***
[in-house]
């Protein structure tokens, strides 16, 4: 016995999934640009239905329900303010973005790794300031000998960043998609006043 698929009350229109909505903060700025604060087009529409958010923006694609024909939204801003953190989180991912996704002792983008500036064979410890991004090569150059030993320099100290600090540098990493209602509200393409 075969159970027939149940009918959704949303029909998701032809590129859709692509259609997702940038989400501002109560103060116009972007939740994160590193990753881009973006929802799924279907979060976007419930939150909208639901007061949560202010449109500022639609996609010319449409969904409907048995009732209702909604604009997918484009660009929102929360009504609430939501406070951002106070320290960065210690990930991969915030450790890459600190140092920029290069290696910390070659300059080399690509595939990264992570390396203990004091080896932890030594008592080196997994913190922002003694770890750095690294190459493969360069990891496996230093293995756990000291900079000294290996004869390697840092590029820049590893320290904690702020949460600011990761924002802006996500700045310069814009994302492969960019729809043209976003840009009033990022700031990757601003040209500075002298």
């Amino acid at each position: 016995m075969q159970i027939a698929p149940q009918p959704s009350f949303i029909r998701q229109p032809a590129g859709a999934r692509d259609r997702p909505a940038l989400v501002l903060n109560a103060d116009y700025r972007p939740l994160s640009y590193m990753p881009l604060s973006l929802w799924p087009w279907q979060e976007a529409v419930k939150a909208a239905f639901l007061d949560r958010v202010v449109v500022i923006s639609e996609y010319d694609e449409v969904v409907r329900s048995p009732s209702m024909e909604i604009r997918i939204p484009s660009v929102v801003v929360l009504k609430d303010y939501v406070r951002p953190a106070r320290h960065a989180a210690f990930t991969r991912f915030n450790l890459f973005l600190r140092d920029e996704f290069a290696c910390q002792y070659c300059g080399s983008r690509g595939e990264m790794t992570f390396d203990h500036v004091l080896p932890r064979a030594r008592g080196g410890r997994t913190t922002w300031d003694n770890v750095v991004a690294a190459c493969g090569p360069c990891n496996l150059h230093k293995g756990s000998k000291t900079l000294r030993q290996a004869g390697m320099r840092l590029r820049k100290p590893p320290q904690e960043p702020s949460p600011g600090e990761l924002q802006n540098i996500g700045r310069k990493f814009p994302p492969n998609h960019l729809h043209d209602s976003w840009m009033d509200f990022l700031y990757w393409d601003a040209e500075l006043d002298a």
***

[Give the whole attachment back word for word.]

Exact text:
[in-house]
């Protein structure tokens, strides 16, 4: 016995999934640009239905329900303010973005790794300031000998960043998609006043 698929009350229109909505903060700025604060087009529409958010923006694609024909939204801003953190989180991912996704002792983008500036064979410890991004090569150059030993320099100290600090540098990493209602509200393409 075969159970027939149940009918959704949303029909998701032809590129859709692509259609997702940038989400501002109560103060116009972007939740994160590193990753881009973006929802799924279907979060976007419930939150909208639901007061949560202010449109500022639609996609010319449409969904409907048995009732209702909604604009997918484009660009929102929360009504609430939501406070951002106070320290960065210690990930991969915030450790890459600190140092920029290069290696910390070659300059080399690509595939990264992570390396203990004091080896932890030594008592080196997994913190922002003694770890750095690294190459493969360069990891496996230093293995756990000291900079000294290996004869390697840092590029820049590893320290904690702020949460600011990761924002802006996500700045310069814009994302492969960019729809043209976003840009009033990022700031990757601003040209500075002298």
């Amino acid at each position: 016995m075969q159970i027939a698929p149940q009918p959704s009350f949303i029909r998701q229109p032809a590129g859709a999934r692509d259609r997702p909505a940038l989400v501002l903060n109560a103060d116009y700025r972007p939740l994160s640009y590193m990753p881009l604060s973006l929802w799924p087009w279907q979060e976007a529409v419930k939150a909208a239905f639901l007061d949560r958010v202010v449109v500022i923006s639609e996609y010319d694609e449409v969904v409907r329900s048995p009732s209702m024909e909604i604009r997918i939204p484009s660009v929102v801003v929360l009504k609430d303010y939501v406070r951002p953190a106070r320290h960065a989180a210690f990930t991969r991912f915030n450790l890459f973005l600190r140092d920029e996704f290069a290696c910390q002792y070659c300059g080399s983008r690509g595939e990264m790794t992570f390396d203990h500036v004091l080896p932890r064979a030594r008592g080196g410890r997994t913190t922002w300031d003694n770890v750095v991004a690294a190459c493969g090569p360069c990891n496996l150059h230093k293995g756990s000998k000291t900079l000294r030993q290996a004869g390697m320099r840092l590029r820049k100290p590893p320290q904690e960043p702020s949460p600011g600090e990761l924002q802006n540098i996500g700045r310069k990493f814009p994302p492969n998609h960019l729809h043209d209602s976003w840009m009033d509200f990022l700031y990757w393409d601003a040209e500075l006043d002298a």